When will consumers back away from high-priced pork? That’s a question that I have heard frequently the past few weeks. It comes mainly from producers who see today’s $100/cwt., carcass, quote on June futures and wonder just how much retail price pressure their ultimate customers will withstand. I’m sure packers and processors are thinking the same thing as they see their potential hog costs rise steadily.

The answer, as with most economic matters, is “it depends.” It depends on the reason for higher prices, the prices of substitutes, consumers’ income levels, and their propensity to spend money on food, in general, and meat and pork in particular.

Prices can rise for many reasons, but they basically fall into two well-known categories: supply issues and demand issues. Isn’t that a shocker?

Supply issues generally focus on productivity and production costs and depend on the prices of inputs, technology, management, health and a host of other factors. When costs rise, supply decreases. That is – the quantity that producers are willing and able to sell at each alternative price gets smaller. The supply curve shifts up and to the right as Figure 1 shows. When this happens, lower output is the reason for higher prices.

Supply-driven prices and lower consumer purchases are the flip sides of the same coin. Falling supply forces consumers to back off from the product, so the question about when they will back off is really not appropriate.

This decline of output in the face of higher prices is a primary reason that “cost-push inflation” cannot last long. The quantity of output simply gets smaller and smaller as the cost rises.

The other reason that prices increase is an increase in demand that causes “demand-pull inflation.” In this case, prices rise, but output increases over time (assuming the supply curve is steady) as in Figure 2. Such an increase can be caused by a shift of consumer preferences, higher incomes, higher propensities to spend money on the commodity in question or a shift in relative prices.

But Figures 1 and 2 leave out something important – time. None of this happens instantaneously. It takes time for supply to change in response to a change in input prices or technology or disease. Likewise, it takes time for consumers to react to a change in income or a recession that rattles their confidence in the future and, thus, their willingness to part with cash or even a change in the price level of the good in question.

In my opinion, we saw the direct impact of cost-push inflation in 2009 and the first half of 2010. Pork output fell because producers had reduced the sow herd in 2008 and 2009 as costs exploded. In addition, poor quality corn (sort of a “reverse technology” impact) caused poor performance and lighter slaughter weights, restricting output even further. Retail prices began climbing in January 2010 and hit a new record in May. That record was followed by five more records through October before higher output (primarily due to heavier hogs driven by much better corn quality last fall) caused prices to fall in November and December.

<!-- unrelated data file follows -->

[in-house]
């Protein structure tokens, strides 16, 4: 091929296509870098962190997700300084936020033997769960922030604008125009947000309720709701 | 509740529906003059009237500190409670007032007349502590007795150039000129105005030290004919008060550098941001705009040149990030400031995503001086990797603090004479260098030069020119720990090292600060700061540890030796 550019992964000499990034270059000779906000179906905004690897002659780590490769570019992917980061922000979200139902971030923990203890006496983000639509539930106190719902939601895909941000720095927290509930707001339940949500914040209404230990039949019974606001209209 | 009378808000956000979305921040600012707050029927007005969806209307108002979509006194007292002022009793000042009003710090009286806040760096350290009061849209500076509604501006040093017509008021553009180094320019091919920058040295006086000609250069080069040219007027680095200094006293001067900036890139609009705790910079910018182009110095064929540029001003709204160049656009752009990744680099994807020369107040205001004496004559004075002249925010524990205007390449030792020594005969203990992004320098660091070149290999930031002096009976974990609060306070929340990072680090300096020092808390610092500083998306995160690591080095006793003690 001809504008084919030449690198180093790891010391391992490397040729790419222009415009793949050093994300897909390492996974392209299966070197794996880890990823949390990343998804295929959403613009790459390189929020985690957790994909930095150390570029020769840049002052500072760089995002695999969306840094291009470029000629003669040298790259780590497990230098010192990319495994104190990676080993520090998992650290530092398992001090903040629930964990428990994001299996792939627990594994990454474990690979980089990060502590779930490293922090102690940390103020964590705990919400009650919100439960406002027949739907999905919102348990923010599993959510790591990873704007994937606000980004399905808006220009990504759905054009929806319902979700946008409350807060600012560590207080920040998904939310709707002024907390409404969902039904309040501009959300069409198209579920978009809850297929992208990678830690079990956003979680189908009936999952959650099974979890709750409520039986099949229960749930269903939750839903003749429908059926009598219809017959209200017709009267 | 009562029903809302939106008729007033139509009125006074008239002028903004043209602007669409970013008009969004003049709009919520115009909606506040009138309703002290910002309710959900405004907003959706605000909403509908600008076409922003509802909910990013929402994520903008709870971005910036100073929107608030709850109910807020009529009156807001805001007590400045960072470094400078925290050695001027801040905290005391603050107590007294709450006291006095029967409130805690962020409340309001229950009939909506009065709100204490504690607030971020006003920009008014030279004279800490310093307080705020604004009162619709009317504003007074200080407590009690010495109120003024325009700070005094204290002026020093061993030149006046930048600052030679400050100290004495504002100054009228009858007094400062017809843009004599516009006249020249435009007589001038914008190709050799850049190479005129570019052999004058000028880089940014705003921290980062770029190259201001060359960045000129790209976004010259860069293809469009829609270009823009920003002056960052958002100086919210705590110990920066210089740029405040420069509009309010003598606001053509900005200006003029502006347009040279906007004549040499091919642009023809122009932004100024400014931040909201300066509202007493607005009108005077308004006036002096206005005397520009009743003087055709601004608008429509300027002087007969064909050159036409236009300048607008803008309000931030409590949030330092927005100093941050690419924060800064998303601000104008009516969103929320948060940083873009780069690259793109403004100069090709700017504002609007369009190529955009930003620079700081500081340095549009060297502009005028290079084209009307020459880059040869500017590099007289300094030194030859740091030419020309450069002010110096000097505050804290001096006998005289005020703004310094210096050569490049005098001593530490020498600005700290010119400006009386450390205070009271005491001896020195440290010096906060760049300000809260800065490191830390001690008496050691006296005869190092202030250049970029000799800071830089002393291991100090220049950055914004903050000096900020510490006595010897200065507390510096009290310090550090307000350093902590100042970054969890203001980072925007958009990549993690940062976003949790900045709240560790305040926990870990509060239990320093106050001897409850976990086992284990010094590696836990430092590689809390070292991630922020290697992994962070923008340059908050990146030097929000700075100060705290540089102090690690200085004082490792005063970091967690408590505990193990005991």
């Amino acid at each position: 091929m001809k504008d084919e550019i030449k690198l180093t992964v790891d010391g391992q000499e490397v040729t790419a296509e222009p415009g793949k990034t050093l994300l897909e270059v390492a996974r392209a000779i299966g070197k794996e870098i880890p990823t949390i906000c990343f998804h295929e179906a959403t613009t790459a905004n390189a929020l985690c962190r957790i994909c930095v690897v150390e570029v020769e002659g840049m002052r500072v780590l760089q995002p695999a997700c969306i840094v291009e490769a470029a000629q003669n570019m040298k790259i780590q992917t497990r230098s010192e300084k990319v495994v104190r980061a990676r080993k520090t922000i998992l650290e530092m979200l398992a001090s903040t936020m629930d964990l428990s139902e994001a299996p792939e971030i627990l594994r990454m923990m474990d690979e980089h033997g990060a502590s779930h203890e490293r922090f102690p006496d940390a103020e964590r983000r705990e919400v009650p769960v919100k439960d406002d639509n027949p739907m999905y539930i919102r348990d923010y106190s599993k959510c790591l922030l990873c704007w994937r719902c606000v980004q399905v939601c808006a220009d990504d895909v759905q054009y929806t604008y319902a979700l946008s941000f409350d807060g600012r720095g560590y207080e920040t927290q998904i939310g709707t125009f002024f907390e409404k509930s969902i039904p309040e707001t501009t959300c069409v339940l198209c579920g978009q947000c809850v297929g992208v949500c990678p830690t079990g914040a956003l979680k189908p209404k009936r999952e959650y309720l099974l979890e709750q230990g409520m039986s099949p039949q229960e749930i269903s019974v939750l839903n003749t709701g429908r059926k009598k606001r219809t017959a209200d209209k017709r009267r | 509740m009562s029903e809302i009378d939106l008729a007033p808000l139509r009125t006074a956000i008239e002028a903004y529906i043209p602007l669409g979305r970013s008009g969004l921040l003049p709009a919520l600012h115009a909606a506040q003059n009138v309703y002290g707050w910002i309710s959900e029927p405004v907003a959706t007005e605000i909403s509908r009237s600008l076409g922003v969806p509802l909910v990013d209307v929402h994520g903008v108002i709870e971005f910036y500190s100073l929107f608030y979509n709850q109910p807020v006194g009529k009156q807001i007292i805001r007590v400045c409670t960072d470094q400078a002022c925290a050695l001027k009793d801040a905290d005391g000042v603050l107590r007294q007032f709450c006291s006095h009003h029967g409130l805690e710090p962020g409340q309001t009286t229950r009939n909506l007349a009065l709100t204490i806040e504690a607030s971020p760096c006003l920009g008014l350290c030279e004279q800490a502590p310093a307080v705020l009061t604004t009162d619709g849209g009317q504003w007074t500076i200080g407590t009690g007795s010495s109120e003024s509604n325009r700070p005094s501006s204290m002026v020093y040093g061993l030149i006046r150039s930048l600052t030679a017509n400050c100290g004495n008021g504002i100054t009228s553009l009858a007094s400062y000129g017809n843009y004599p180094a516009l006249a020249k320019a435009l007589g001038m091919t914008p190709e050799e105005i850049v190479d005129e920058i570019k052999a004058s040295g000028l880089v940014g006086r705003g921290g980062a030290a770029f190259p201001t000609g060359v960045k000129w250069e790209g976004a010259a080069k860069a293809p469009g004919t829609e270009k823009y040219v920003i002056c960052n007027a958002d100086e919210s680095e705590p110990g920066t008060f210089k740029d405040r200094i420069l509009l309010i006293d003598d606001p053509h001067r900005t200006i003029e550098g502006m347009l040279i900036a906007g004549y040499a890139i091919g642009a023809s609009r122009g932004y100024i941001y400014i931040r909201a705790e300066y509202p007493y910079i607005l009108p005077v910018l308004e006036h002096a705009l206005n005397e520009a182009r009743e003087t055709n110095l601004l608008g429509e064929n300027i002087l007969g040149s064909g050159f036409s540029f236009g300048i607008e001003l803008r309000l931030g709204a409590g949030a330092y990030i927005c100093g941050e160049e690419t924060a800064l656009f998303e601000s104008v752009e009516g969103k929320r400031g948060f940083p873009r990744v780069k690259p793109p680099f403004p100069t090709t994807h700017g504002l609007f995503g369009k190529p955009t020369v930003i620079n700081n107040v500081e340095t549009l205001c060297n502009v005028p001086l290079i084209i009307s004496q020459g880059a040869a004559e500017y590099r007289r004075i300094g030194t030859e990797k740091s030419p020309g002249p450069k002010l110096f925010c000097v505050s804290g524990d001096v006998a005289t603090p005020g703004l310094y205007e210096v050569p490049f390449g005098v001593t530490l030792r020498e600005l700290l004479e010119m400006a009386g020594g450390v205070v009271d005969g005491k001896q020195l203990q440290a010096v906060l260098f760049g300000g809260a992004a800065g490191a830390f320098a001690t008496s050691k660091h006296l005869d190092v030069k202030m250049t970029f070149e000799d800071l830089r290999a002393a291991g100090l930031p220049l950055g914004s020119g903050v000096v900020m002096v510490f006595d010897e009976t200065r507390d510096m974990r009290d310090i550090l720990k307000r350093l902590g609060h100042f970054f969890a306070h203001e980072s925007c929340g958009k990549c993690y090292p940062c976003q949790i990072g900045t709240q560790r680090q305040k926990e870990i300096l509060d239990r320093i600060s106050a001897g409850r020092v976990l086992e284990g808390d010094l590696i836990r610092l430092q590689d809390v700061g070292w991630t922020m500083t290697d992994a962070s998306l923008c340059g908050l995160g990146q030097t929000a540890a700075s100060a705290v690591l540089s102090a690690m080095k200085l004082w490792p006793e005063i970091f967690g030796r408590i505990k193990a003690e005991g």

But now we are looking at about the same level of pork output for 2011 – likely higher the first half of the year and lower in the second – but record-high futures prices. Equal output, growing exports and higher population do add up to lower per capita pork supplies, but projections for this year are not large enough to drive hog prices 15-20% higher.

Demand is the Driver
The November demand index was 14% higher than one year earlier, indicating that the green demand line in the figures has moved significantly up and to the right. November demand indexes for beef and chicken, while not as positive as that of pork, were up sharply, as well, suggesting that this is more than just a pork phenomenon. It now looks like the meat protein market, in general, has improved. Perhaps consumers’ attitudes and spending are doing better than other data are indicating.

And it appears this may go on for a while. Beef prices are rising and will almost certainly hit new records this spring and summer. Chicken companies have slowed their expansions and will have to push their prices higher to cover the latest round of cost increases. As beef and chicken prices rise, pork will be relatively cheaper, which means consumers who may have found it too expensive so far may rethink that decision.

I’m not terribly worried about consumer push-back on high pork prices. A recovering economy, a relatively weak U.S. dollar and falling supplies of two major competitor products will all be supportive to demand. And output this year is going to be about the same as last year. Consumers will buy what we have available in the United States and other factors may dictate that they continue to pay record or near-record prices for the pork available in 2011.

Congratulations Steve!
Editor’s note: Steve Meyer received the 2010 Master Pork Producer Award from the Iowa Pork Producers Association during their annual banquet. In addition, his Economic Outlook seminar, sponsored by National Hog Farmer, drew a full house and was the top-rated seminar at the Iowa Pork Congress held in Des Moines last week.

Click to view graphs.

Steve R. Meyer, Ph.D.
Paragon Economics, Inc.
e-mail: steve@paragoneconomics.com